The Science Behind the Alzheimer’s Genome Project

Posted August 20, 2009

Photo of GeneChipThe core research effort currently funded by Cure Alzheimer’s Fund is the Alzheimer’s Genome Project™ initiative. This project, entirely funded by Cure Alzheimer’s Fund, is being led by Dr. Rudolph Tanzi at Massachusetts General Hospital. The objective is to identify all genes that contribute significant risk for Alzheimer’s disease, thereby identifying more targets for the development of therapeutic interventions.

Almost 99 percent of every person’s DNA is the same. So it is a very small part that makes individuals unique and determines such characteristics as height, eye color and susceptibility to diseases like Alzheimer’s disease. However, even in that little bit of variance, there is an enormous amount of information to sift through to identify variations that might account for or contribute to specific diseases.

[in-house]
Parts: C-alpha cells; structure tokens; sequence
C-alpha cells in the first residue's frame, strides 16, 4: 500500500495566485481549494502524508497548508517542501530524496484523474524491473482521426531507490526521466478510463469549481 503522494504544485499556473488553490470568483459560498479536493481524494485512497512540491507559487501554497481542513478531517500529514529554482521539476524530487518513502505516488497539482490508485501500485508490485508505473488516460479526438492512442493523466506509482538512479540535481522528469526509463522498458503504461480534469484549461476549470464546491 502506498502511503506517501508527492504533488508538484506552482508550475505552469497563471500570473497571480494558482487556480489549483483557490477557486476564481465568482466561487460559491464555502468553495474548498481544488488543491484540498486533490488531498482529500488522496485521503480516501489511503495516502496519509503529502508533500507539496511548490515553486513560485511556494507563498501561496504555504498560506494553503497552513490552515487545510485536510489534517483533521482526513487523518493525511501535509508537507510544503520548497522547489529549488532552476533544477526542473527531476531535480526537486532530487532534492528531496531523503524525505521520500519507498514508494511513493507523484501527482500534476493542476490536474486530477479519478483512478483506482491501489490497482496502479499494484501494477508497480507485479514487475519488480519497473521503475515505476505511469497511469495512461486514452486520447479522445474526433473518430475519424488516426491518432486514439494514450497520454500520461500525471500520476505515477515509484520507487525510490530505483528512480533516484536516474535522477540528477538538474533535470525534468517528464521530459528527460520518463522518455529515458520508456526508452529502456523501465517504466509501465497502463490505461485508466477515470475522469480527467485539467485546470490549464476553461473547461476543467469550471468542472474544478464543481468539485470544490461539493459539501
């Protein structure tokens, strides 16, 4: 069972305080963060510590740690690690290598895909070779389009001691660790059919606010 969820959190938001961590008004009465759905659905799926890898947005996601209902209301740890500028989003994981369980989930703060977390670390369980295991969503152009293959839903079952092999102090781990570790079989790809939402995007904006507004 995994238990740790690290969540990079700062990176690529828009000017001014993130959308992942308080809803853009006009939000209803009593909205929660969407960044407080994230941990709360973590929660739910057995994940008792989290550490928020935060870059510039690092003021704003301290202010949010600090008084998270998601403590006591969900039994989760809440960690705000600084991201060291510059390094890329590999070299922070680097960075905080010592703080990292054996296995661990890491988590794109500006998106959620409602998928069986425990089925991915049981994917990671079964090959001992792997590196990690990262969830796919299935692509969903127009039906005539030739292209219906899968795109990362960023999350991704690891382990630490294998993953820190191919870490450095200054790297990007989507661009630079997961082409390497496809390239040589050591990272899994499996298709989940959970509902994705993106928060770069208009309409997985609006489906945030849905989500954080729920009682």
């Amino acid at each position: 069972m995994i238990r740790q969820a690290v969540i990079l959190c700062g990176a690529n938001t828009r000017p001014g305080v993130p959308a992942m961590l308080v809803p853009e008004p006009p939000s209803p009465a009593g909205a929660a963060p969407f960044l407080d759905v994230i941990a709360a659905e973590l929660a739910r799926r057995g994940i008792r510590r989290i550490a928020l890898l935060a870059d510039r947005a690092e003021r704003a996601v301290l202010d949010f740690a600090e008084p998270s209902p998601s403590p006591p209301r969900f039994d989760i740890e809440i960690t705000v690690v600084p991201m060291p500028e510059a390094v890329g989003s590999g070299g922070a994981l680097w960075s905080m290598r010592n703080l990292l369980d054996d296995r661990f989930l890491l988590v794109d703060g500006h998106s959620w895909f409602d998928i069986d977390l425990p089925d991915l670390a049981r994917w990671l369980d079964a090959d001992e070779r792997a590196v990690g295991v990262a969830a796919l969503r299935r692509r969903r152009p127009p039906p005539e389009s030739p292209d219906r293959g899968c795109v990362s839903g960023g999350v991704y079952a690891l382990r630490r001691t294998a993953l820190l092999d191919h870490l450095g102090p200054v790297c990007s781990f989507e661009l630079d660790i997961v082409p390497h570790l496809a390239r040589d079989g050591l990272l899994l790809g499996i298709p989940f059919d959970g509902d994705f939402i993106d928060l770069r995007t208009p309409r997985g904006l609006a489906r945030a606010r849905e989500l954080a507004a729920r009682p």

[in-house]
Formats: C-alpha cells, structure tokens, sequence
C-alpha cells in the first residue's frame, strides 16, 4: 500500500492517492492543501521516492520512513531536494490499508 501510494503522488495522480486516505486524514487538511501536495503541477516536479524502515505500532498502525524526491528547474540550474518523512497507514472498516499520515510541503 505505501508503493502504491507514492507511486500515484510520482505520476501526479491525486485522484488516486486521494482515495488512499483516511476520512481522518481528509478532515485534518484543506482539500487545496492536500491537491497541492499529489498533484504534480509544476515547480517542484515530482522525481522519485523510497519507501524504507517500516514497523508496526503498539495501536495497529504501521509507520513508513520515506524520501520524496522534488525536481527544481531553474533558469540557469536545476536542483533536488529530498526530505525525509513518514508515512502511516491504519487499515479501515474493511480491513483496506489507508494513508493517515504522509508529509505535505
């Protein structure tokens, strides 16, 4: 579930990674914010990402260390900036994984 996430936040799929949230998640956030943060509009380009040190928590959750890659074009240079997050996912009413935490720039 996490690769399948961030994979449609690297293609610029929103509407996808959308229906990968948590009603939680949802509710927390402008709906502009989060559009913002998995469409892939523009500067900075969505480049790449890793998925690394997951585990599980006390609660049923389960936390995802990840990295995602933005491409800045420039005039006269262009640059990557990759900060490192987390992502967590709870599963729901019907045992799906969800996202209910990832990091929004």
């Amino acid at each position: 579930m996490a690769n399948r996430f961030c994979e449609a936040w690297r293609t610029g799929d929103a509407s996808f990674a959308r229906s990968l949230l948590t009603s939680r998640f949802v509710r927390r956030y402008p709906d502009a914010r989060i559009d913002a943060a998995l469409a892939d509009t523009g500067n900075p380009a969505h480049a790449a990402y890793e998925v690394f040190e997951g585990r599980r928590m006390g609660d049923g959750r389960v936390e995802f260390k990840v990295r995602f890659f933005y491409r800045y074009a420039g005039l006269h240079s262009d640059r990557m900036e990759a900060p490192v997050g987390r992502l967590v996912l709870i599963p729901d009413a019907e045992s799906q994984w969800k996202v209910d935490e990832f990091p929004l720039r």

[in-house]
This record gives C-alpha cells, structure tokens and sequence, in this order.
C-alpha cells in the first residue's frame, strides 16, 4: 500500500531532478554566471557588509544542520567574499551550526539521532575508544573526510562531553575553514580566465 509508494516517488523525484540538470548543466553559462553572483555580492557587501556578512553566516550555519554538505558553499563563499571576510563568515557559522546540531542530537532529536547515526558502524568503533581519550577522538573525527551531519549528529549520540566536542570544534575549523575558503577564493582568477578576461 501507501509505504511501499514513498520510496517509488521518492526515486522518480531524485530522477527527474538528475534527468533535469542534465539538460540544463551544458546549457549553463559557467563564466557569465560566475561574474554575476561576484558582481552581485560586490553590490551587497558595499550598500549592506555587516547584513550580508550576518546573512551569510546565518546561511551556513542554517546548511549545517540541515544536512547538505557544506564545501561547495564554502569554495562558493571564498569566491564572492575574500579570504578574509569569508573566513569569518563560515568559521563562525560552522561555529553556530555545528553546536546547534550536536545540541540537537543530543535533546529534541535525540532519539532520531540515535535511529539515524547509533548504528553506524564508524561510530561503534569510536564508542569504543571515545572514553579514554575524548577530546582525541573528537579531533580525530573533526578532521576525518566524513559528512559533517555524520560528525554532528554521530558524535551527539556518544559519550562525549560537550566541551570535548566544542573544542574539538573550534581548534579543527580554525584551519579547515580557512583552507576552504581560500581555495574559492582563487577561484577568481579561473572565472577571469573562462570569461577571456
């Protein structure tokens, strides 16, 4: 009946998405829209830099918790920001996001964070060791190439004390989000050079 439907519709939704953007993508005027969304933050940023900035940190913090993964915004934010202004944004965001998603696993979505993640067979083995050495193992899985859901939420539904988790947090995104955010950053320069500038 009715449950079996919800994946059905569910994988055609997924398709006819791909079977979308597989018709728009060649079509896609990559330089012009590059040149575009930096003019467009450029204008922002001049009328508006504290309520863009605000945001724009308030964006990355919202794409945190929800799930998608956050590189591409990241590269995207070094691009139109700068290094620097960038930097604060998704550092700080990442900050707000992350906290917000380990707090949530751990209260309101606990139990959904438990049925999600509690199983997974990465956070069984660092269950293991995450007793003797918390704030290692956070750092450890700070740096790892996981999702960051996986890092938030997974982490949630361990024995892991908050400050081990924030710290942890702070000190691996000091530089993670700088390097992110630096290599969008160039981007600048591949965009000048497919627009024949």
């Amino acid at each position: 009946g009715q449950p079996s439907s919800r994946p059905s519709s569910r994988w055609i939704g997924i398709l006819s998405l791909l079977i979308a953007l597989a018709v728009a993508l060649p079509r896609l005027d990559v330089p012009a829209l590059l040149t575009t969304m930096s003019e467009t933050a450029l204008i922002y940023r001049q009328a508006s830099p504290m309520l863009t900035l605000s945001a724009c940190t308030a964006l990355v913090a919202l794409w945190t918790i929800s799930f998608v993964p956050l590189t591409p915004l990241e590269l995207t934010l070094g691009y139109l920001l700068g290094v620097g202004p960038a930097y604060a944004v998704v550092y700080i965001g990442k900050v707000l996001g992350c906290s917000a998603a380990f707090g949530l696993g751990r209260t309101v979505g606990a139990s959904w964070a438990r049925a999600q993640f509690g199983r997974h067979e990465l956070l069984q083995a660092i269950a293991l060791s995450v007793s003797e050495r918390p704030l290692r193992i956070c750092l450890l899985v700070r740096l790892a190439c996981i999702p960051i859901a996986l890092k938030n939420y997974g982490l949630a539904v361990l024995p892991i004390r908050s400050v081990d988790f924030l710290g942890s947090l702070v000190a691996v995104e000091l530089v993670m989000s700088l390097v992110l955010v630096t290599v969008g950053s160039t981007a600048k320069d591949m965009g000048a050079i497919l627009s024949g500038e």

Such recent discoveries as the completion of the Human Genome project, the creation of extensive databases of family-based DNA samples and the invention of technology to provide DNA microarrays for whole genome scans mean scientists can search more easily for errant genes.

Cure Alzheimer’s Fund researchers are using microarrays in their search for the remaining Alzheimer’s disease genes. Here is a description of how a DNA micorarray (also known as a gene chip) works.

Annotated illustration of the DNA microarray